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Landmark finding on cause of inflammatory bowel disease and immune disorders

Researchers have discovered a major driver of inflammatory bowel disease (IBD) and several other immune disorders that affect the spine, liver and arteries, raising hopes for millions of people worldwide.

The findings are particularly noteworthy because the newly found biological pathway can be targeted by drugs that are already used, with work under way to adapt them to patients with IBD and other conditions, reports The Guardian.

“What we have found is one of the very central pathways that goes wrong when people get inflammatory bowel disease and this has been something of a holy grail,” said Dr James Lee, group leader of the genetic mechanisms of disease laboratory at the Francis Crick Institute in London.

“Even for pure, fundamental immunology this is a really exciting discovery. But to show this is dysregulated in people who get disease not only gives us a better understanding of the disease, it tells us this is something we can treat.”

More than half a million people in the UK have inflammatory bowel disease, the two main forms of which are Crohn’s disease and ulcerative colitis, with at least 7m affected globally.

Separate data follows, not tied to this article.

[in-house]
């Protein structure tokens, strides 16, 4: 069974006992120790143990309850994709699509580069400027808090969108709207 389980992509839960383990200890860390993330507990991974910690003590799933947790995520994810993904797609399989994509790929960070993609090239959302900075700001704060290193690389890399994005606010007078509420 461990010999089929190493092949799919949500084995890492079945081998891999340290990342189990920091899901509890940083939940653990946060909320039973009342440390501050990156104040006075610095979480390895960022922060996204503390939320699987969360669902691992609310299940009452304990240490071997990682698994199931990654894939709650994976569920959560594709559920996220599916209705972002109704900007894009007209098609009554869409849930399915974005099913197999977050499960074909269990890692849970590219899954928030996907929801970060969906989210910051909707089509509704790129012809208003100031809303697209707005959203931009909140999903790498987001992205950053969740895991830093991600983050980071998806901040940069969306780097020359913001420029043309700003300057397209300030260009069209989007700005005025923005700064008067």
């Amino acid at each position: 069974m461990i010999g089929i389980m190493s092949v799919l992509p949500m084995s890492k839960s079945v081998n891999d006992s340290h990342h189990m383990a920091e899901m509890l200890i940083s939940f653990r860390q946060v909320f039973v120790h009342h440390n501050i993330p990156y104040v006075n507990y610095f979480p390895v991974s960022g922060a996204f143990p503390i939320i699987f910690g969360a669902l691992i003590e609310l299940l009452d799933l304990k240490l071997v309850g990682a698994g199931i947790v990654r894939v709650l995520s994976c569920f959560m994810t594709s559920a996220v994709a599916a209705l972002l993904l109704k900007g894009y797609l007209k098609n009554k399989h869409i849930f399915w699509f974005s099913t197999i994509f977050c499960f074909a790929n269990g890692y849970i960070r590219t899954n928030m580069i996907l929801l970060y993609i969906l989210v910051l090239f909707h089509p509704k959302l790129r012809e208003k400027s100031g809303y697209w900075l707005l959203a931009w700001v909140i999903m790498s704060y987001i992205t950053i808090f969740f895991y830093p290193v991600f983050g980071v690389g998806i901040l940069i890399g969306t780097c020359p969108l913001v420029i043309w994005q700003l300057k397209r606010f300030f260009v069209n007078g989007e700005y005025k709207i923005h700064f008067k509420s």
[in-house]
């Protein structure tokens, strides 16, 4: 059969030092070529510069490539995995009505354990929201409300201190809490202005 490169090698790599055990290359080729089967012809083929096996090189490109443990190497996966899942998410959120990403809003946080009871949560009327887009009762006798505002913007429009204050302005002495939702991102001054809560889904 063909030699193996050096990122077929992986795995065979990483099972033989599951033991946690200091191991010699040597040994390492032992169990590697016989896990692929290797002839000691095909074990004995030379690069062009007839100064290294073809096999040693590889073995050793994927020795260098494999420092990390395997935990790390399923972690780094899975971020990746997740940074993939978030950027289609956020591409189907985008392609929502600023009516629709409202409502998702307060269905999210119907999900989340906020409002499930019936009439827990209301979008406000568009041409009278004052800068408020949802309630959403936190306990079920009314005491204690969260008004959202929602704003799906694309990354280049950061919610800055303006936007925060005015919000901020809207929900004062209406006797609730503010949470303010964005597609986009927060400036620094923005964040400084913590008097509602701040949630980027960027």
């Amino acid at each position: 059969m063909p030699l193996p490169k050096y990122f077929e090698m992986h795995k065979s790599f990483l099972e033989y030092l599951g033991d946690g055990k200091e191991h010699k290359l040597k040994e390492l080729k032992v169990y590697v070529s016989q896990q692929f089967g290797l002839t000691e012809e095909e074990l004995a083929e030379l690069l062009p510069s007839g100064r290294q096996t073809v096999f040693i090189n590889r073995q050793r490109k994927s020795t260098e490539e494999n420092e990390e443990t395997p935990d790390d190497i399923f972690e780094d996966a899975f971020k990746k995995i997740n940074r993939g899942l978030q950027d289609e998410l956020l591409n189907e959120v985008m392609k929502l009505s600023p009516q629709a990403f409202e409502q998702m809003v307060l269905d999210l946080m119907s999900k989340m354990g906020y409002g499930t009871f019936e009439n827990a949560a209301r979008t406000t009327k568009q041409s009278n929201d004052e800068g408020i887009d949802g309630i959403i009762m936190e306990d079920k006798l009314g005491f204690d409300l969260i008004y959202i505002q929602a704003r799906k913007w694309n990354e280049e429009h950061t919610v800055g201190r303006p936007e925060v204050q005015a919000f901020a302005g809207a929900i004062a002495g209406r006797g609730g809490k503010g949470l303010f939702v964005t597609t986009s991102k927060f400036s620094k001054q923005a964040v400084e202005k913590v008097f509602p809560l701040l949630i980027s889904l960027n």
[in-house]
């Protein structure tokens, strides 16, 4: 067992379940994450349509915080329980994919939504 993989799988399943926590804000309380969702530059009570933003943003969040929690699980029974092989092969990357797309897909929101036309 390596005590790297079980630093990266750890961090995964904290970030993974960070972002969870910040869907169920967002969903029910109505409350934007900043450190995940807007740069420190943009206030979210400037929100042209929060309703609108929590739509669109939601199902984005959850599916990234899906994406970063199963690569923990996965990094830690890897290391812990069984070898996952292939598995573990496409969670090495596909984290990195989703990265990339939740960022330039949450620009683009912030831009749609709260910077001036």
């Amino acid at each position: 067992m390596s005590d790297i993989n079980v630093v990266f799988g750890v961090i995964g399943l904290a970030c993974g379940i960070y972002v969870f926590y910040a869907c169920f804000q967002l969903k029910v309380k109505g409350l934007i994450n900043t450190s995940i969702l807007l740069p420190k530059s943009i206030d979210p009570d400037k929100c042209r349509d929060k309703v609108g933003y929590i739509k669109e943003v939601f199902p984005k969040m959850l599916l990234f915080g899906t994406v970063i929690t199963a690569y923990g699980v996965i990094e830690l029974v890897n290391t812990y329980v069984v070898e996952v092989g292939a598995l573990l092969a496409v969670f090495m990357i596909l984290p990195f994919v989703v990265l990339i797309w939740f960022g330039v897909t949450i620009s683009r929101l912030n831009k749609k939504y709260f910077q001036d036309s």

They arise when the immune system attacks the bowel, causing an array of debilitating symptoms from abdominal pain and weight loss to diarrhoea and blood in stools. While medicines like steroids can ease the symptoms, some patients require surgery to remove part of their bowel.

Lee’s research team “stumbled” on the discovery after investigating a “gene desert”, a stretch of DNA on chromosome 21 that does not code for proteins, which has previously been linked to IBD and other autoimmune diseases.

Writing in Nature, they describe how they found a section of DNA that behaves like a volume control for nearby genes. This “enhancer” was seen only in immune cells called macrophages where it boosted a gene called ETS2 and ramped up the risk of IBD.